About 63 staff members also tested positive and 52 have recovered since then. Bashir said 11 of those cases are still active.
“I hope … we can do better through them.”
The Kentucky Veterans Center has managed to avert an outbreak for months, screening employees and veterans daily since March and running immediate tests for anyone showing symptoms.
But amid the re-emergence of Covid-19 across American communities in October and an explosion of new cases in Kentucky, the virus leaked into the center and spread like wildfire.
“It started with three veterans and seven employees, which quickly turned into a bigger outbreak,” the governor said earlier this week, and said the rate of positive tests now appears to be declining.
In late October, the facility began running daily antigen tests “in every work shift for nursing and domestic workers in every unit,” the governor said. In addition to these measures, PCR tests were performed twice a week.
“From the start, this facility was following all instructions,” Bashir said. The Department of Veterans Affairs, its staff, and the Disaster Emergency Management personnel have been wonderful. “
“But because we Kentucky have failed to stop the spread of the community so far, we cannot keep it away from places like this.”
“This is difficult,” Bashir added. “I hope … we can do better through them.”
“Keep praying for our wonderful warrior crew and veterans,” the statement reads. “We feel very sad about our losses. Please wear masks and make smart and safe choices while going about your daily life. What we do in society is important.”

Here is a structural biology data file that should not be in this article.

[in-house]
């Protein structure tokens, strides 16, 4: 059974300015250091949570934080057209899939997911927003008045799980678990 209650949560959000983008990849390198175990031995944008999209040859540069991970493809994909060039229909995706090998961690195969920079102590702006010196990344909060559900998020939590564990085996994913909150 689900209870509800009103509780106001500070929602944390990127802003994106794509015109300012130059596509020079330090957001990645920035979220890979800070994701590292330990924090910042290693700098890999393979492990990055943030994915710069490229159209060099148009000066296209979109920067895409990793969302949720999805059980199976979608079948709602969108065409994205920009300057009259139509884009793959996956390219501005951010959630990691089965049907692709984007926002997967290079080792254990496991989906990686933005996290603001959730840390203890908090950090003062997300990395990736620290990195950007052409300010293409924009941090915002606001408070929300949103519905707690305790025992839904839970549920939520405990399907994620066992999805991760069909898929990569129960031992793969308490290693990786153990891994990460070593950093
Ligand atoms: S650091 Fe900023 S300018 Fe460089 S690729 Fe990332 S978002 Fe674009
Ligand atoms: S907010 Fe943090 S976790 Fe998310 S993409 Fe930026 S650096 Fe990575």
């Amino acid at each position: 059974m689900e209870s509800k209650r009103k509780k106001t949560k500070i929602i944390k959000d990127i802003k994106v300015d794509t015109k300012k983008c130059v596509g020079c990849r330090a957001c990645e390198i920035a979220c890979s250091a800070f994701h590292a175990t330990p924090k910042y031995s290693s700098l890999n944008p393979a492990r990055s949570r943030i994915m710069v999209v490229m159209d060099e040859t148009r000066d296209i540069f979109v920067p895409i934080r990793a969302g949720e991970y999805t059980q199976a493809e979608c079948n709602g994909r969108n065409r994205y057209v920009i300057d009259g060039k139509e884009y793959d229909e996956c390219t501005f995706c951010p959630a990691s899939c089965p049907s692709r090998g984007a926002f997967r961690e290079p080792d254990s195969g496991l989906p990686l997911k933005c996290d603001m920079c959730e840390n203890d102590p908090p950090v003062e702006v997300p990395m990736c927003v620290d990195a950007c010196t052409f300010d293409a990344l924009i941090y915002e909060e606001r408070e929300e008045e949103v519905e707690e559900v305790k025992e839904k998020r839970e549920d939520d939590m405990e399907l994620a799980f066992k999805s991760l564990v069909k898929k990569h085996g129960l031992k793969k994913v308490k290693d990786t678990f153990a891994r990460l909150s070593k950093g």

State reports record the number of cases
On Friday, the governor announced a record number of new cases, with more than 3,170 infections. The state has also seen the most deaths in a single day since the start of the pandemic, with 25 Kentucky residents lost to the virus.
“At the moment, if you think you don’t know someone, at least close to someone who has been lost due to Covid, you’re not listening,” the governor said during his press conference on Friday. “Please, open your ears, open your eyes and open your heart and you will feel the sadness and difficulty present which should compel us all to do the right thing.”
The right thing, as Bashir previously said, is to wear a face mask.
“More people wear masks, then there are fewer old people and fewer veterans,” he said on Monday. “With all the sacrifices they made, wearing a mask for them seemed like a very small sacrifice.”